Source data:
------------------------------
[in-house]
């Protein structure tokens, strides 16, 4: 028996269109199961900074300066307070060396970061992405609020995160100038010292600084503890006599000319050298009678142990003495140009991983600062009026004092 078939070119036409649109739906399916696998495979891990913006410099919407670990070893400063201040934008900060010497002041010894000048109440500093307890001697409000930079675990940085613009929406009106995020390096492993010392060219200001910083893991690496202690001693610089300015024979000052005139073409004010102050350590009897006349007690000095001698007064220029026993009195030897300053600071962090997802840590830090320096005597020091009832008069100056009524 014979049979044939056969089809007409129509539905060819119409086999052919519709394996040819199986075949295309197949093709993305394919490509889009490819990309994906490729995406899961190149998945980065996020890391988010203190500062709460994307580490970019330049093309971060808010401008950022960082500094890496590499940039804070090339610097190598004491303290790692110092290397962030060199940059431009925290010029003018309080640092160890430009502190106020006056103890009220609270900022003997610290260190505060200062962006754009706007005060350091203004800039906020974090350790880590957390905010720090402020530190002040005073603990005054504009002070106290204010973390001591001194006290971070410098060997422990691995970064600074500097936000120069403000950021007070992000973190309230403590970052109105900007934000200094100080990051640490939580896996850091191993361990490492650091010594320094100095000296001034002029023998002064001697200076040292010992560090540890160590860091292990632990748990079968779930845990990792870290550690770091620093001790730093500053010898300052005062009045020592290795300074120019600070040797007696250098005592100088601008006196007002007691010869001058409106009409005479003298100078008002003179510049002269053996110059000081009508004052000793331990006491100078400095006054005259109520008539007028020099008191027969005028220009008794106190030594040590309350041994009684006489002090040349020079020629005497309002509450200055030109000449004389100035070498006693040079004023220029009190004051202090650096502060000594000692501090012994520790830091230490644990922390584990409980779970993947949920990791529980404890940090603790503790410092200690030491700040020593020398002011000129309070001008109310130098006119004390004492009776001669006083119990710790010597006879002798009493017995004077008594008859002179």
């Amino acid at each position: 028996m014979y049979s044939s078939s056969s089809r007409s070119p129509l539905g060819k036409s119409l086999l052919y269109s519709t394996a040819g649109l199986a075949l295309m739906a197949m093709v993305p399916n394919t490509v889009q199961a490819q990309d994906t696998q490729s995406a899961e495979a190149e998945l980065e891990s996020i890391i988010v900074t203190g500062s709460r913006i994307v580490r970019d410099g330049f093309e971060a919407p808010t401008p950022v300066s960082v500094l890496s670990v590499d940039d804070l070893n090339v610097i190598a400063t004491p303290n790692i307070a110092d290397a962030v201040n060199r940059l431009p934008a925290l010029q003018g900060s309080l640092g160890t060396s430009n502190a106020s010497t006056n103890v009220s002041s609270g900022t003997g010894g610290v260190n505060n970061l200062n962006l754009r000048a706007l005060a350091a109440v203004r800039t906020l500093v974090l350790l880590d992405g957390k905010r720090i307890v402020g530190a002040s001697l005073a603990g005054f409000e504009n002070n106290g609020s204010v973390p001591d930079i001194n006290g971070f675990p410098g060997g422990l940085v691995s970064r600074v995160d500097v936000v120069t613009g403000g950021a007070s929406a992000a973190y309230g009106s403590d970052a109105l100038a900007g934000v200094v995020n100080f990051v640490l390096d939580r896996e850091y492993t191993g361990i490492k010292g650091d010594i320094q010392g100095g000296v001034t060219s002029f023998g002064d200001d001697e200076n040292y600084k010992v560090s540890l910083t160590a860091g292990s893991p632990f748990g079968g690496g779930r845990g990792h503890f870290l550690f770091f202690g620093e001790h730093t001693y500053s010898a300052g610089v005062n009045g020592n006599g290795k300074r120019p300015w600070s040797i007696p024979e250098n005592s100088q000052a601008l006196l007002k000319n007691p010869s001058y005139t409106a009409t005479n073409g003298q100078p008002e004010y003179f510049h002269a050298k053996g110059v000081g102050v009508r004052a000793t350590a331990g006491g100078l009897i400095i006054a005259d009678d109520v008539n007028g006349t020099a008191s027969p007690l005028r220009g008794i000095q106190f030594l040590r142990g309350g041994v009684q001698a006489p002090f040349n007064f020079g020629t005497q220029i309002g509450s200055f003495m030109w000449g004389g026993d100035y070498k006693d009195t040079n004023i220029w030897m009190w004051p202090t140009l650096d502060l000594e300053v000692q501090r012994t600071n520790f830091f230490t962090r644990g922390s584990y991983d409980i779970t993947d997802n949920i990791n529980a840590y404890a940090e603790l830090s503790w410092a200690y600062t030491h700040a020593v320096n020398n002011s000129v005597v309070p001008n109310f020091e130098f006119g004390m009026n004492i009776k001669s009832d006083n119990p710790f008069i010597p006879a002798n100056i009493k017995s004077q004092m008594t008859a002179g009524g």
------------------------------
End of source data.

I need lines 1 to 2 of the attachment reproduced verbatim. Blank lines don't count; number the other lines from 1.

[in-house]
């Protein structure tokens, strides 16, 4: 028996269109199961900074300066307070060396970061992405609020995160100038010292600084503890006599000319050298009678142990003495140009991983600062009026004092 078939070119036409649109739906399916696998495979891990913006410099919407670990070893400063201040934008900060010497002041010894000048109440500093307890001697409000930079675990940085613009929406009106995020390096492993010392060219200001910083893991690496202690001693610089300015024979000052005139073409004010102050350590009897006349007690000095001698007064220029026993009195030897300053600071962090997802840590830090320096005597020091009832008069100056009524 014979049979044939056969089809007409129509539905060819119409086999052919519709394996040819199986075949295309197949093709993305394919490509889009490819990309994906490729995406899961190149998945980065996020890391988010203190500062709460994307580490970019330049093309971060808010401008950022960082500094890496590499940039804070090339610097190598004491303290790692110092290397962030060199940059431009925290010029003018309080640092160890430009502190106020006056103890009220609270900022003997610290260190505060200062962006754009706007005060350091203004800039906020974090350790880590957390905010720090402020530190002040005073603990005054504009002070106290204010973390001591001194006290971070410098060997422990691995970064600074500097936000120069403000950021007070992000973190309230403590970052109105900007934000200094100080990051640490939580896996850091191993361990490492650091010594320094100095000296001034002029023998002064001697200076040292010992560090540890160590860091292990632990748990079968779930845990990792870290550690770091620093001790730093500053010898300052005062009045020592290795300074120019600070040797007696250098005592100088601008006196007002007691010869001058409106009409005479003298100078008002003179510049002269053996110059000081009508004052000793331990006491100078400095006054005259109520008539007028020099008191027969005028220009008794106190030594040590309350041994009684006489002090040349020079020629005497309002509450200055030109000449004389100035070498006693040079004023220029009190004051202090650096502060000594000692501090012994520790830091230490644990922390584990409980779970993947949920990791529980404890940090603790503790410092200690030491700040020593020398002011000129309070001008109310130098006119004390004492009776001669006083119990710790010597006879002798009493017995004077008594008859002179």